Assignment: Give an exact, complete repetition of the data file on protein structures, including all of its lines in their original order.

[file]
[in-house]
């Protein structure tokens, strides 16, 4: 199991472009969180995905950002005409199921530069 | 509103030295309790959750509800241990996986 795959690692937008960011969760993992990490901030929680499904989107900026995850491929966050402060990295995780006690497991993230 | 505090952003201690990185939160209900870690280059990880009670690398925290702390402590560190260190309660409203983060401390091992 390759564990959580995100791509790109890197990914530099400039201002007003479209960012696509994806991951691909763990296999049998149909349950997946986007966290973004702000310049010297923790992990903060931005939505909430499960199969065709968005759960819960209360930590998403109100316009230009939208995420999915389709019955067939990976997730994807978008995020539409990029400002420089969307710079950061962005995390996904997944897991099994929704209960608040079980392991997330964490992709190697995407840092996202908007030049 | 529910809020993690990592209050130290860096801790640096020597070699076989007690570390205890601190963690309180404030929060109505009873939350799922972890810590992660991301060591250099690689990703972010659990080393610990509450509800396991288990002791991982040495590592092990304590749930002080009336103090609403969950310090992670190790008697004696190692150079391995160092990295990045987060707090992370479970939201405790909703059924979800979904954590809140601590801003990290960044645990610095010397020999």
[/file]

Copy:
[in-house]
């Protein structure tokens, strides 16, 4: 199991472009969180995905950002005409199921530069 | 509103030295309790959750509800241990996986 795959690692937008960011969760993992990490901030929680499904989107900026995850491929966050402060990295995780006690497991993230 | 505090952003201690990185939160209900870690280059990880009670690398925290702390402590560190260190309660409203983060401390091992 390759564990959580995100791509790109890197990914530099400039201002007003479209960012696509994806991951691909763990296999049998149909349950997946986007966290973004702000310049010297923790992990903060931005939505909430499960199969065709968005759960819960209360930590998403109100316009230009939208995420999915389709019955067939990976997730994807978008995020539409990029400002420089969307710079950061962005995390996904997944897991099994929704209960608040079980392991997330964490992709190697995407840092996202908007030049 | 529910809020993690990592209050130290860096801790640096020597070699076989007690570390205890601190963690309180404030929060109505009873939350799922972890810590992660991301060591250099690689990703972010659990080393610990509450509800396991288990002791991982040495590592092990304590749930002080009336103090609403969950310090992670190790008697004696190692150079391995160092990295990045987060707090992370479970939201405790909703059924979800979904954590809140601590801003990290960044645990610095010397020999």